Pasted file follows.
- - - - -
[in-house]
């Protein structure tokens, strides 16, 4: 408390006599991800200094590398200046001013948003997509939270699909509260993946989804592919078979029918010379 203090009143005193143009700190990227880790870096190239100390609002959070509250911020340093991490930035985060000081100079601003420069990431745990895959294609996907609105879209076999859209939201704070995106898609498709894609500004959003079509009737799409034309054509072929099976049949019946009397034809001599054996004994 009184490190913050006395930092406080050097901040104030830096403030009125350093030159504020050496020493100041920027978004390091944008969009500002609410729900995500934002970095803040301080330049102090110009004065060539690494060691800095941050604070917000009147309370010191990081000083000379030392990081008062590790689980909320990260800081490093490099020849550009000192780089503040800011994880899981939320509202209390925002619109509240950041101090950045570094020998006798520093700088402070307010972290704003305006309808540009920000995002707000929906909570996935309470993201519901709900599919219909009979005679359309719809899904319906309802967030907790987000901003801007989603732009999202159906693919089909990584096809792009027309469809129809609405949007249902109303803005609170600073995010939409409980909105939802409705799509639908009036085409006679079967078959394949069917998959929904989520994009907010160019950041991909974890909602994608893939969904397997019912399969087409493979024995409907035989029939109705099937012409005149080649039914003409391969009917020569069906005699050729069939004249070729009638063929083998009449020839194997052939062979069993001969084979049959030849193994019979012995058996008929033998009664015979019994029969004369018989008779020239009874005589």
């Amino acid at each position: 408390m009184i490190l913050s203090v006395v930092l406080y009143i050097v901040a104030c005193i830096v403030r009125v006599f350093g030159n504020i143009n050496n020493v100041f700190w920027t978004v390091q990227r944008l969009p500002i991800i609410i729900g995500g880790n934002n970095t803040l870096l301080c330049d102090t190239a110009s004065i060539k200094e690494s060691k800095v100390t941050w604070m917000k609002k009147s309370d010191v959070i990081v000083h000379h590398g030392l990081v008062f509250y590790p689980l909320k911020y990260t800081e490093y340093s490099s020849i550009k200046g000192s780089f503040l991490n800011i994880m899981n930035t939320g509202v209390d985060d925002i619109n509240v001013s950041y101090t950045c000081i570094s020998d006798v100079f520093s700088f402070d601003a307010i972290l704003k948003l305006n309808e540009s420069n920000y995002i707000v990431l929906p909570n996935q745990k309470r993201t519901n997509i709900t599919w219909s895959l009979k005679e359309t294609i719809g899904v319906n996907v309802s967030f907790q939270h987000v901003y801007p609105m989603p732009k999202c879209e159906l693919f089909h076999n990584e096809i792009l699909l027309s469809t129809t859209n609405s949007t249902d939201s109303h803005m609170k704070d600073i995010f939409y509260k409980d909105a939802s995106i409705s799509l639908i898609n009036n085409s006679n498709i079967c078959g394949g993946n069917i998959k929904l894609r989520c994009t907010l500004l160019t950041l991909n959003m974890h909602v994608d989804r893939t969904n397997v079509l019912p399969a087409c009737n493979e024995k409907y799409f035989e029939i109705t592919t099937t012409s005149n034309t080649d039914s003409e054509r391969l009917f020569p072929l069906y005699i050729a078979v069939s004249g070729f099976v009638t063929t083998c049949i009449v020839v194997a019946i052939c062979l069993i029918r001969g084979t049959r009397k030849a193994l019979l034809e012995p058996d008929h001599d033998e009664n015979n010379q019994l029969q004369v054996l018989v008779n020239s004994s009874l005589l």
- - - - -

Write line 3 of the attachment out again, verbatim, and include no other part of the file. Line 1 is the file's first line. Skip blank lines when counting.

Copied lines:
């Amino acid at each position: 408390m009184i490190l913050s203090v006395v930092l406080y009143i050097v901040a104030c005193i830096v403030r009125v006599f350093g030159n504020i143009n050496n020493v100041f700190w920027t978004v390091q990227r944008l969009p500002i991800i609410i729900g995500g880790n934002n970095t803040l870096l301080c330049d102090t190239a110009s004065i060539k200094e690494s060691k800095v100390t941050w604070m917000k609002k009147s309370d010191v959070i990081v000083h000379h590398g030392l990081v008062f509250y590790p689980l909320k911020y990260t800081e490093y340093s490099s020849i550009k200046g000192s780089f503040l991490n800011i994880m899981n930035t939320g509202v209390d985060d925002i619109n509240v001013s950041y101090t950045c000081i570094s020998d006798v100079f520093s700088f402070d601003a307010i972290l704003k948003l305006n309808e540009s420069n920000y995002i707000v990431l929906p909570n996935q745990k309470r993201t519901n997509i709900t599919w219909s895959l009979k005679e359309t294609i719809g899904v319906n996907v309802s967030f907790q939270h987000v901003y801007p609105m989603p732009k999202c879209e159906l693919f089909h076999n990584e096809i792009l699909l027309s469809t129809t859209n609405s949007t249902d939201s109303h803005m609170k704070d600073i995010f939409y509260k409980d909105a939802s995106i409705s799509l639908i898609n009036n085409s006679n498709i079967c078959g394949g993946n069917i998959k929904l894609r989520c994009t907010l500004l160019t950041l991909n959003m974890h909602v994608d989804r893939t969904n397997v079509l019912p399969a087409c009737n493979e024995k409907y799409f035989e029939i109705t592919t099937t012409s005149n034309t080649d039914s003409e054509r391969l009917f020569p072929l069906y005699i050729a078979v069939s004249g070729f099976v009638t063929t083998c049949i009449v020839v194997a019946i052939c062979l069993i029918r001969g084979t049959r009397k030849a193994l019979l034809e012995p058996d008929h001599d033998e009664n015979n010379q019994l029969q004369v054996l018989v008779n020239s004994s009874l005589l």